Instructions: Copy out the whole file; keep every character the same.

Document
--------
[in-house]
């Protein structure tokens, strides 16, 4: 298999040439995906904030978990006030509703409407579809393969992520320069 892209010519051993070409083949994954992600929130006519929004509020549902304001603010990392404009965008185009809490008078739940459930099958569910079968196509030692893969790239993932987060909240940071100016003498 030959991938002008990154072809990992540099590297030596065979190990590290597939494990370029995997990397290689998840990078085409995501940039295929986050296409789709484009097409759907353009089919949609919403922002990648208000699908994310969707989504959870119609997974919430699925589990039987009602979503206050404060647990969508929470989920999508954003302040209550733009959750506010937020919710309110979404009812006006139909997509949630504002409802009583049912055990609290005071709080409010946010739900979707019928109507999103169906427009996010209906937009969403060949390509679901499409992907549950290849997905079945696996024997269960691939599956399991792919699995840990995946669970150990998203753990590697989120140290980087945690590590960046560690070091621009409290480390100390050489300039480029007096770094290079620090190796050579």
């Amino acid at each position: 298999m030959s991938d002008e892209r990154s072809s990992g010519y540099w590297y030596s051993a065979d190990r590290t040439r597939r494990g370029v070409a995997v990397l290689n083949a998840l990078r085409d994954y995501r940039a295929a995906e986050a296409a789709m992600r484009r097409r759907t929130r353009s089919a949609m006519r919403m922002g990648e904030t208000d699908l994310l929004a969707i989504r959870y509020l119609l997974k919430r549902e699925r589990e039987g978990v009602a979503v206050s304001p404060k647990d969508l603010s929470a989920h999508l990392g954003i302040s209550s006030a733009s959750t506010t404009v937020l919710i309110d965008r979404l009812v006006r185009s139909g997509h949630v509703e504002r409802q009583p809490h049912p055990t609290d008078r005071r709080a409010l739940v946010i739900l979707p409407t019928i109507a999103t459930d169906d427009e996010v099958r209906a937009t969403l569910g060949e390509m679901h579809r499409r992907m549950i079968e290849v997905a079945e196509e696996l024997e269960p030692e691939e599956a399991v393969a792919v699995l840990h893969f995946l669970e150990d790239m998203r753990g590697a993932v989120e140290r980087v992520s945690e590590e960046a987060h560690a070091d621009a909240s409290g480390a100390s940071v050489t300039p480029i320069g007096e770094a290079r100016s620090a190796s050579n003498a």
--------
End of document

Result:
[in-house]
């Protein structure tokens, strides 16, 4: 298999040439995906904030978990006030509703409407579809393969992520320069 892209010519051993070409083949994954992600929130006519929004509020549902304001603010990392404009965008185009809490008078739940459930099958569910079968196509030692893969790239993932987060909240940071100016003498 030959991938002008990154072809990992540099590297030596065979190990590290597939494990370029995997990397290689998840990078085409995501940039295929986050296409789709484009097409759907353009089919949609919403922002990648208000699908994310969707989504959870119609997974919430699925589990039987009602979503206050404060647990969508929470989920999508954003302040209550733009959750506010937020919710309110979404009812006006139909997509949630504002409802009583049912055990609290005071709080409010946010739900979707019928109507999103169906427009996010209906937009969403060949390509679901499409992907549950290849997905079945696996024997269960691939599956399991792919699995840990995946669970150990998203753990590697989120140290980087945690590590960046560690070091621009409290480390100390050489300039480029007096770094290079620090190796050579």
């Amino acid at each position: 298999m030959s991938d002008e892209r990154s072809s990992g010519y540099w590297y030596s051993a065979d190990r590290t040439r597939r494990g370029v070409a995997v990397l290689n083949a998840l990078r085409d994954y995501r940039a295929a995906e986050a296409a789709m992600r484009r097409r759907t929130r353009s089919a949609m006519r919403m922002g990648e904030t208000d699908l994310l929004a969707i989504r959870y509020l119609l997974k919430r549902e699925r589990e039987g978990v009602a979503v206050s304001p404060k647990d969508l603010s929470a989920h999508l990392g954003i302040s209550s006030a733009s959750t506010t404009v937020l919710i309110d965008r979404l009812v006006r185009s139909g997509h949630v509703e504002r409802q009583p809490h049912p055990t609290d008078r005071r709080a409010l739940v946010i739900l979707p409407t019928i109507a999103t459930d169906d427009e996010v099958r209906a937009t969403l569910g060949e390509m679901h579809r499409r992907m549950i079968e290849v997905a079945e196509e696996l024997e269960p030692e691939e599956a399991v393969a792919v699995l840990h893969f995946l669970e150990d790239m998203r753990g590697a993932v989120e140290r980087v992520s945690e590590e960046a987060h560690a070091d621009a909240s409290g480390a100390s940071v050489t300039p480029i320069g007096e770094a290079r100016s620090a190796s050579n003498a």